While some universities offer gender as a specialism within another discipline (for example, Sociology with Gender), there are no higher-education institutions in the UK which offer an undergraduate degree in either gender or women’s studies. This can be linked to the decline of gender and women’s studies as a discipline in its own right, and the incorporation of gender scholars into other disciplines. But to what extent has gender been integrated into political studies education in the UK?
Our article in European Political Science highlights the absence of gender and politics modules within political studies undergraduate programmes in the UK. At the time of writing, out of 91 universities and colleges that offer an undergraduate degree in politics, only 29 – less than a third – offered a module on gender and politics. Of those twenty-nine institutions, only six offered more than one module on gender and politics: Birmingham, Bristol, Leeds, Leicester, London South Bank, and York. No institution offered more than two modules on gender and politics.
We argue that this absence can be explained by a number of interrelated factors. Firstly, gender and politics is still considered to be a niche area within political studies as a discipline; despite the breadth of issues covered by gender and politics, it is still not considered a part of ‘mainstream’ political analysis. As a result, those who undertake research within the field are less likely to be employed on permanent contracts, as departments look to appoint academics who cover the core research and teaching areas, and are more likely to be on precarious temporary contracts with little freedom over the courses that they teach.
This is compounded by the fact that women are under-represented within the discipline. Those teaching gender and politics modules are overwhelmingly likely to be female academics, a group constituting just 30.8 percent of political scientists. Moreover, women are far more likely than men to be employed as teaching or research fellows, and substantially less likely to be professors. The often-times incompatible nature of academia with childcare is off-putting for a lot of women, particularly in the early stages of their career. These factors contribute to the perception of gender and politics as a niche area within political studies, and further decrease the likelihood of an institution offering gender and politics as an option.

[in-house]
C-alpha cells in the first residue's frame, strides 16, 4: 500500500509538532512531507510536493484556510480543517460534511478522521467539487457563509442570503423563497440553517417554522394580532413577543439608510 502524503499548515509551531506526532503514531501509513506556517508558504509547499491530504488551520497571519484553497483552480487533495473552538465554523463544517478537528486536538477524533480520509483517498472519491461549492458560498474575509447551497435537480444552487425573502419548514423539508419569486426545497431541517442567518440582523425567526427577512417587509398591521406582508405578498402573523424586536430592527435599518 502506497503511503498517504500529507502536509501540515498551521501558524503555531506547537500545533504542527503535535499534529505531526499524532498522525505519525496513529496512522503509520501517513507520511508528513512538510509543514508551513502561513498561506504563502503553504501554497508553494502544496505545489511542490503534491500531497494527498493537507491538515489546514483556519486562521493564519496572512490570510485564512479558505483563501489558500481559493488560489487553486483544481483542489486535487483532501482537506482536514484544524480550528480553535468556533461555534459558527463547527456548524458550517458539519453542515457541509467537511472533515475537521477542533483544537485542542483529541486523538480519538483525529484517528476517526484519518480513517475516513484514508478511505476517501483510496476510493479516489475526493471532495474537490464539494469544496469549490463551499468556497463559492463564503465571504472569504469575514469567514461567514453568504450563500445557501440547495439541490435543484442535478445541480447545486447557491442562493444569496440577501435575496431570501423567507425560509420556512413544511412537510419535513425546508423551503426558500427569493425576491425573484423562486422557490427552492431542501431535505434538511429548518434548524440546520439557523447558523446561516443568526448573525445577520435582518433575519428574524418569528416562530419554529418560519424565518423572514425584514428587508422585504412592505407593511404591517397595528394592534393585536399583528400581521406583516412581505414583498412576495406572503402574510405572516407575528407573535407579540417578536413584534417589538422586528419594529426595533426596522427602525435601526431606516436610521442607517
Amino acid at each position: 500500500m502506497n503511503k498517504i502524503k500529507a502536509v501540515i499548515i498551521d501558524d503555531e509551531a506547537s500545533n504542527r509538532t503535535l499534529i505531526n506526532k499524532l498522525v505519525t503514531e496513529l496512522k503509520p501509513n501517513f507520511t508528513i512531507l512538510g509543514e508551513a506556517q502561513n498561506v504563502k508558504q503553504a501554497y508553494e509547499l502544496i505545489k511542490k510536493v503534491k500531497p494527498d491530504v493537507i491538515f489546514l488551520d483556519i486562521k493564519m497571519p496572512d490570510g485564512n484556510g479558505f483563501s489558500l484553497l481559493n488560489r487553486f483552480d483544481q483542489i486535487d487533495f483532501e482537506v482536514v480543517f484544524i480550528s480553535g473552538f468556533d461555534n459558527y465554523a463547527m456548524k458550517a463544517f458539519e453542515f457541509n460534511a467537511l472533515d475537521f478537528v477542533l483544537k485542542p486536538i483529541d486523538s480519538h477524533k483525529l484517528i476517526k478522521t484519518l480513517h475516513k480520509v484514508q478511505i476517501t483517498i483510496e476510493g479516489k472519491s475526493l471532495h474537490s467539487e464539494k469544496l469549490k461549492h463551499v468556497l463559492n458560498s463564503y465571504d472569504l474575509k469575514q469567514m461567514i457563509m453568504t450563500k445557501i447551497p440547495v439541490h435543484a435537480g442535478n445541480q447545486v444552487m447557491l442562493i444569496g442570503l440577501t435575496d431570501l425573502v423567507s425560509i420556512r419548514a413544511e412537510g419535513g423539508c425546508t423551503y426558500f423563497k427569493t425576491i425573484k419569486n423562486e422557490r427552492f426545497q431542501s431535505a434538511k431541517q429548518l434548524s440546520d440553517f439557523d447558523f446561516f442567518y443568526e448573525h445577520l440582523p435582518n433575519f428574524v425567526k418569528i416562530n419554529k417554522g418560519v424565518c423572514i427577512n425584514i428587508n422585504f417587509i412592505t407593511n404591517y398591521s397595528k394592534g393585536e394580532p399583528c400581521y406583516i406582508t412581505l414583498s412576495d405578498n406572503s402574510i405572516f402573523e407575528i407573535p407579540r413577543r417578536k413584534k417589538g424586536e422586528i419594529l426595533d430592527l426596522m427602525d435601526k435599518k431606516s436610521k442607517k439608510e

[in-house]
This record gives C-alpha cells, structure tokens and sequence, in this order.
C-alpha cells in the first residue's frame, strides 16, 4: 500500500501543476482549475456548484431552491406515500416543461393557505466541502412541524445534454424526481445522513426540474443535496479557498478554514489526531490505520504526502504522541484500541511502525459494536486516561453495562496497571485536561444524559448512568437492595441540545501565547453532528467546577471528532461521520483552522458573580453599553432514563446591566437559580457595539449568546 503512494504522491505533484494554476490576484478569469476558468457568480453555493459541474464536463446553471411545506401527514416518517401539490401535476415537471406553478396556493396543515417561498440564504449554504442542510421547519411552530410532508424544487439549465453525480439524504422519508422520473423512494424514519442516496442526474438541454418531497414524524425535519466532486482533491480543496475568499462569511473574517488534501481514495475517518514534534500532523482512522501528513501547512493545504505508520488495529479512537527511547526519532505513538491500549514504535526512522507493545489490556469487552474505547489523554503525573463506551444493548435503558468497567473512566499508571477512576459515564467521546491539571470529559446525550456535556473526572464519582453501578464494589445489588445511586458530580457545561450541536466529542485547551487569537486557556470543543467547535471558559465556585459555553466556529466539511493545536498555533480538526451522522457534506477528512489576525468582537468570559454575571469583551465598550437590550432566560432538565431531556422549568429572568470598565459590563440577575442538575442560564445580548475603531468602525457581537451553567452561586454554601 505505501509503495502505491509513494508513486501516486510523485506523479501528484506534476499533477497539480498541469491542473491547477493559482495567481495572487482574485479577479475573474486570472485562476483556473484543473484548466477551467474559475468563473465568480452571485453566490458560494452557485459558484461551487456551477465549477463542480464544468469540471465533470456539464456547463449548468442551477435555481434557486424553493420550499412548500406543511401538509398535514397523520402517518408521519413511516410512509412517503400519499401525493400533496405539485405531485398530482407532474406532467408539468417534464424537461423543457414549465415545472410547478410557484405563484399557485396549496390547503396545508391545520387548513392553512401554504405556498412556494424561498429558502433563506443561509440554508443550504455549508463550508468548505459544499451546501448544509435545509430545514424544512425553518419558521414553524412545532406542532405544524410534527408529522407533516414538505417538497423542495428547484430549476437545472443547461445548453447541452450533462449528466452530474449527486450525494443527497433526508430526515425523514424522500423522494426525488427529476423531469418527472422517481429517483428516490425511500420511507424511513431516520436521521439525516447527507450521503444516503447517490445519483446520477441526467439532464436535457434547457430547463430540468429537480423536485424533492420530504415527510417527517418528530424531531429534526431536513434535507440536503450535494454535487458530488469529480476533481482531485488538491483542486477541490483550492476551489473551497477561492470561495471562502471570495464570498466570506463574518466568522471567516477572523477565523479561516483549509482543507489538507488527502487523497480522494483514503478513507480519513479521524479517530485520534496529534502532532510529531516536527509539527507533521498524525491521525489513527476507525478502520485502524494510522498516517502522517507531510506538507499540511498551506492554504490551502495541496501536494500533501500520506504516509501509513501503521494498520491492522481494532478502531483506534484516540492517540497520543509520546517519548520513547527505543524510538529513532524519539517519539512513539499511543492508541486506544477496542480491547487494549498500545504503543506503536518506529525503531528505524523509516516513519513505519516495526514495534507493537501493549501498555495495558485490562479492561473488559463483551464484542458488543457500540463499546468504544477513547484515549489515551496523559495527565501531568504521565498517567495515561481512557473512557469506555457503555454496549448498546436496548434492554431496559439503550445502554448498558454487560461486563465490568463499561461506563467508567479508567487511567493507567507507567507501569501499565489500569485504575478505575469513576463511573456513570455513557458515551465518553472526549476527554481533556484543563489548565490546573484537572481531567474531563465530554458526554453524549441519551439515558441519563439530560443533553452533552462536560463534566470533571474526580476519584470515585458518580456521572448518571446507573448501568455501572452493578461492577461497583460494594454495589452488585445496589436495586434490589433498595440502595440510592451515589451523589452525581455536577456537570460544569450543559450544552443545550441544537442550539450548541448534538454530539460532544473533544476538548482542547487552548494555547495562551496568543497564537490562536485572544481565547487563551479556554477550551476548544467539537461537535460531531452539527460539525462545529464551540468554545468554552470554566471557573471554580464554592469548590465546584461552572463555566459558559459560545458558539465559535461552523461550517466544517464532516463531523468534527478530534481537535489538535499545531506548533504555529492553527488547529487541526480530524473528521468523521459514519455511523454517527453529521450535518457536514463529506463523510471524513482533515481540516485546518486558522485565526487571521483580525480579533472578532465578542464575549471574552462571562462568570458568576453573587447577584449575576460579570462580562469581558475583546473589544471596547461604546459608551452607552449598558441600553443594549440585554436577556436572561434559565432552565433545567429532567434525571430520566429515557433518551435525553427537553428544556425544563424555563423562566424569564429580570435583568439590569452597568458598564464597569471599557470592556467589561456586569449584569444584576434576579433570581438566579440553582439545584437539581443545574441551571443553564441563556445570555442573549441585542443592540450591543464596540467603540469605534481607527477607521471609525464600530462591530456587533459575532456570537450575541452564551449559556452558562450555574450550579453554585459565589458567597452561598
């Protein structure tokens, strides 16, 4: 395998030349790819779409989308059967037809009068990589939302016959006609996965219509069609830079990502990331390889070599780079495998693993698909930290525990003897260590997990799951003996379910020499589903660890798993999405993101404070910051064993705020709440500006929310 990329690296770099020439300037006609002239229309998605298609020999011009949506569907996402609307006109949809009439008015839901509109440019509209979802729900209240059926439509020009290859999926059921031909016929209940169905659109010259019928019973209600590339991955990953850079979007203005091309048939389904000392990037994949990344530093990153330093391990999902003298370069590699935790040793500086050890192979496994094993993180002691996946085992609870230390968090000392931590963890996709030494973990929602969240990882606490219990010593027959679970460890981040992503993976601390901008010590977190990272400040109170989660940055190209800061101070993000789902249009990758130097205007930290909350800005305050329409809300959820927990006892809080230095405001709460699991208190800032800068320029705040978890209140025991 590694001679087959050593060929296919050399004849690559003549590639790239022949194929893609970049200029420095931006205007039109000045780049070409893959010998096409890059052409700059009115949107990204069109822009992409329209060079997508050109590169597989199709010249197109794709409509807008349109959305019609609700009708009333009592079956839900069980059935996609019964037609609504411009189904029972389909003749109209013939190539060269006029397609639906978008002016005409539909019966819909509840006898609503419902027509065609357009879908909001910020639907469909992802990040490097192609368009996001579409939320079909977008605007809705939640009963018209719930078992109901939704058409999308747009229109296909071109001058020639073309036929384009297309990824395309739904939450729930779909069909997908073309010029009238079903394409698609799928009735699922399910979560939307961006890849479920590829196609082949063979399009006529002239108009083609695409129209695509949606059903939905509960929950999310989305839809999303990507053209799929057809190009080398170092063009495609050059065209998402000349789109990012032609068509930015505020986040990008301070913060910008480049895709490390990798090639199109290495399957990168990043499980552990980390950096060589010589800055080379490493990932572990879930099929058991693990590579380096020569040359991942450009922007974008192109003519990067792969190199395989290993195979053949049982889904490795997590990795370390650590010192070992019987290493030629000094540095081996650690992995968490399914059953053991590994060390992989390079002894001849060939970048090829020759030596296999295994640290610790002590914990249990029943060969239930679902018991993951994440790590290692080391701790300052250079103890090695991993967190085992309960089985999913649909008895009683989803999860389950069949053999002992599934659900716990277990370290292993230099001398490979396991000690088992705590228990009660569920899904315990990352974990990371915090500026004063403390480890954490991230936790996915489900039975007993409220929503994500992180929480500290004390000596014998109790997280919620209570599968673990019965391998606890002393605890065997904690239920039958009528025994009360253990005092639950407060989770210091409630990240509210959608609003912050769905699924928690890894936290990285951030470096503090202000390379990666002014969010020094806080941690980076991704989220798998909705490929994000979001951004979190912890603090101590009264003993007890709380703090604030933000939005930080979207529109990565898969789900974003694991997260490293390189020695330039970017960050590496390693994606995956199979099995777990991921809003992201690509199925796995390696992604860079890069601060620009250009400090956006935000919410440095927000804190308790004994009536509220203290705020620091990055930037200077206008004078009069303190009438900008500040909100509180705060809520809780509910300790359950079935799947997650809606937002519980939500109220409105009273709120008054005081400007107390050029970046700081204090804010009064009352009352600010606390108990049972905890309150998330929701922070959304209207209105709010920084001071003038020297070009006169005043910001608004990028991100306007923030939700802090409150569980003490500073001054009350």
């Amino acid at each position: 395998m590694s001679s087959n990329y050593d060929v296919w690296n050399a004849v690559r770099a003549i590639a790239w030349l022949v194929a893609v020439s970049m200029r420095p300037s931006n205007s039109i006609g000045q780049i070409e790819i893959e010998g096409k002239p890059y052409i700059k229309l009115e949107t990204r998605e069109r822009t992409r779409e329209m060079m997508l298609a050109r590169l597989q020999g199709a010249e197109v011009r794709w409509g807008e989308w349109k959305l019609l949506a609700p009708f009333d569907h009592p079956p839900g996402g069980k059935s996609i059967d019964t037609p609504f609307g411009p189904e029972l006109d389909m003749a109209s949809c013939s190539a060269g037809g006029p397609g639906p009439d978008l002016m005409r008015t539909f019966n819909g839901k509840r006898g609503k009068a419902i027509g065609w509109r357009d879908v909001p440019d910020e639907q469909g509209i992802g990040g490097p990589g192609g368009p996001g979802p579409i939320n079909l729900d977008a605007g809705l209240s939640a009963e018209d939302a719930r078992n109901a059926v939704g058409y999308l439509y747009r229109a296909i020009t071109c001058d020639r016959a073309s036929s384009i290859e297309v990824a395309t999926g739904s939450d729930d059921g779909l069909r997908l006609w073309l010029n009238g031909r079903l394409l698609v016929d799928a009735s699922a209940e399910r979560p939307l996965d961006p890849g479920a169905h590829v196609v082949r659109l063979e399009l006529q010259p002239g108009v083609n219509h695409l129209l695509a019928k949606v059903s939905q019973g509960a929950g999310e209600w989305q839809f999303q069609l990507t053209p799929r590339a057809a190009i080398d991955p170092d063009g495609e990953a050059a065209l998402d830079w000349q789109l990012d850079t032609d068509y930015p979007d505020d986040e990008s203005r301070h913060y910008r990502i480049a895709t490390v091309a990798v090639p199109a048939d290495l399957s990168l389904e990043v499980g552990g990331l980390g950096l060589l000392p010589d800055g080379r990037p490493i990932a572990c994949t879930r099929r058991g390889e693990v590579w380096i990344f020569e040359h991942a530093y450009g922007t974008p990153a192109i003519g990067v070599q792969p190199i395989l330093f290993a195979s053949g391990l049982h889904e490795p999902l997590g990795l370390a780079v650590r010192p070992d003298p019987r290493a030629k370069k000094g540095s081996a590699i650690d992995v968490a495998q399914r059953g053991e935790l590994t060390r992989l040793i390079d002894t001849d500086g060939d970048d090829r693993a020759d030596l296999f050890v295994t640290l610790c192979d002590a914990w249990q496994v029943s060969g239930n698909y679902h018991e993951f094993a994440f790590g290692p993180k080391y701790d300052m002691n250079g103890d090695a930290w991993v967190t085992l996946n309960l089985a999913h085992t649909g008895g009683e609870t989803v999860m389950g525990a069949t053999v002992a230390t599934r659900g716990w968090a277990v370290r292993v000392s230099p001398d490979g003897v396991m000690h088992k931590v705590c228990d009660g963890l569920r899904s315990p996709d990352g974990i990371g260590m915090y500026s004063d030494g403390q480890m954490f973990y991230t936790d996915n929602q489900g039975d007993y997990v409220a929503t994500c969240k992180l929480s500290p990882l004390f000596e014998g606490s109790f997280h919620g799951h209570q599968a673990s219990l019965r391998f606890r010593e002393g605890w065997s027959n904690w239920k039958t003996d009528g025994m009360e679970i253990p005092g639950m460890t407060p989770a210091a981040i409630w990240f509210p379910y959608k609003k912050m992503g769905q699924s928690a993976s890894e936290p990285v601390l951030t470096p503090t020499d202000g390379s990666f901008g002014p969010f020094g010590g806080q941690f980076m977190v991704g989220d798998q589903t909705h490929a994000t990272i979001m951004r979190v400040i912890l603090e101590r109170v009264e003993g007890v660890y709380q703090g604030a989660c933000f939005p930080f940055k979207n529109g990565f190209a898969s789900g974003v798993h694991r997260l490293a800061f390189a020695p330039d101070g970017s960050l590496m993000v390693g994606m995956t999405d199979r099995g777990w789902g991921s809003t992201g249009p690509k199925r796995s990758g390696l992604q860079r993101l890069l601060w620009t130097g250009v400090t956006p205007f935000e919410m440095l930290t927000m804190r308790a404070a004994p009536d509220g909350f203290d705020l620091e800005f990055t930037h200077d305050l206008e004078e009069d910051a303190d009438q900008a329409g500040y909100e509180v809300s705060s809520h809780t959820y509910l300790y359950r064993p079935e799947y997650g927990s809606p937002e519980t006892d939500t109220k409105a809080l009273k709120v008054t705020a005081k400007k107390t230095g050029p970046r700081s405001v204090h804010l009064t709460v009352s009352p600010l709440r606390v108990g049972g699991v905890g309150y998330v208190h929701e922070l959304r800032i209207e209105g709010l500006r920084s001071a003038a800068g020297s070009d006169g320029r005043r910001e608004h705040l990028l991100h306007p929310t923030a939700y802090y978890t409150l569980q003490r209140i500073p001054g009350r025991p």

Of course, failure to offer a dedicated gender and politics module does not mean that gender does not feature at all within a degree programme: introductory units on political analysis or political ideologies will sometimes include a lecture on feminism (often in the final week of the course). This approach could, arguably, constitute a ‘mainstreaming’ of gender issues by incorporating them into core modules. Yet such an approach cannot do justice to the breadth of issues covered by gender and politics, which includes areas such as elections, representation and government; feminist theories and activism; gender and IR; gender and sexuality; masculinities; and gender and development. Moreover, as Foster et al. observe, in ‘top-ranking’ politics and IR departments, only 8.9 percent of the modules offered include at least one week on gender or feminism. As these authors suggest, gender might more accurately be described as being side-lined rather than mainstreamed.